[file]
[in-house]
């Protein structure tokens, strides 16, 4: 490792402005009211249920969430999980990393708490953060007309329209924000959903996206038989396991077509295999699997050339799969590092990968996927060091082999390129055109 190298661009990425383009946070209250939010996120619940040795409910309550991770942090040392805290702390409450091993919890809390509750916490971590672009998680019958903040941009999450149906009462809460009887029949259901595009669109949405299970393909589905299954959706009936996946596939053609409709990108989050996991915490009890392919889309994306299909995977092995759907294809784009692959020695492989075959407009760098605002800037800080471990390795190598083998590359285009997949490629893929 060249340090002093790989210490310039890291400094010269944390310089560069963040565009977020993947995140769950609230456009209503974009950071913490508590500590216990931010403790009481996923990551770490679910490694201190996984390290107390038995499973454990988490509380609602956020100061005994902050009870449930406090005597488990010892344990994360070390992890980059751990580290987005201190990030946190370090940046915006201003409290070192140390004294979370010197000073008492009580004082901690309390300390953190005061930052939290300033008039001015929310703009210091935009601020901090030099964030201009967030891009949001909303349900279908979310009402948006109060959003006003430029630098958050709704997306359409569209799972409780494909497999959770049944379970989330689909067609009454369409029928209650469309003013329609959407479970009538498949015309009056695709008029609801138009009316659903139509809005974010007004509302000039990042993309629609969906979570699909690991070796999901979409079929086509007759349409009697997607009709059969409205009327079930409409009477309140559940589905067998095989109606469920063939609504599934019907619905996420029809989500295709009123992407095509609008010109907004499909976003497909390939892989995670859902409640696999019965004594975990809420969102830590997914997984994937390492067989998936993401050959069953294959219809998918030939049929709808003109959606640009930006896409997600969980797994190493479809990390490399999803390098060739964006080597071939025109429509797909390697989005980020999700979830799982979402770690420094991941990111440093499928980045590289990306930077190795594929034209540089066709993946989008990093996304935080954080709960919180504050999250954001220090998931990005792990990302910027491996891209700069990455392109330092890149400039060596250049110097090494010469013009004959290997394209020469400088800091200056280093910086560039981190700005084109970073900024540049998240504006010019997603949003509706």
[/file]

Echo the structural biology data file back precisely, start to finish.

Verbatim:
[in-house]
């Protein structure tokens, strides 16, 4: 490792402005009211249920969430999980990393708490953060007309329209924000959903996206038989396991077509295999699997050339799969590092990968996927060091082999390129055109 190298661009990425383009946070209250939010996120619940040795409910309550991770942090040392805290702390409450091993919890809390509750916490971590672009998680019958903040941009999450149906009462809460009887029949259901595009669109949405299970393909589905299954959706009936996946596939053609409709990108989050996991915490009890392919889309994306299909995977092995759907294809784009692959020695492989075959407009760098605002800037800080471990390795190598083998590359285009997949490629893929 060249340090002093790989210490310039890291400094010269944390310089560069963040565009977020993947995140769950609230456009209503974009950071913490508590500590216990931010403790009481996923990551770490679910490694201190996984390290107390038995499973454990988490509380609602956020100061005994902050009870449930406090005597488990010892344990994360070390992890980059751990580290987005201190990030946190370090940046915006201003409290070192140390004294979370010197000073008492009580004082901690309390300390953190005061930052939290300033008039001015929310703009210091935009601020901090030099964030201009967030891009949001909303349900279908979310009402948006109060959003006003430029630098958050709704997306359409569209799972409780494909497999959770049944379970989330689909067609009454369409029928209650469309003013329609959407479970009538498949015309009056695709008029609801138009009316659903139509809005974010007004509302000039990042993309629609969906979570699909690991070796999901979409079929086509007759349409009697997607009709059969409205009327079930409409009477309140559940589905067998095989109606469920063939609504599934019907619905996420029809989500295709009123992407095509609008010109907004499909976003497909390939892989995670859902409640696999019965004594975990809420969102830590997914997984994937390492067989998936993401050959069953294959219809998918030939049929709808003109959606640009930006896409997600969980797994190493479809990390490399999803390098060739964006080597071939025109429509797909390697989005980020999700979830799982979402770690420094991941990111440093499928980045590289990306930077190795594929034209540089066709993946989008990093996304935080954080709960919180504050999250954001220090998931990005792990990302910027491996891209700069990455392109330092890149400039060596250049110097090494010469013009004959290997394209020469400088800091200056280093910086560039981190700005084109970073900024540049998240504006010019997603949003509706």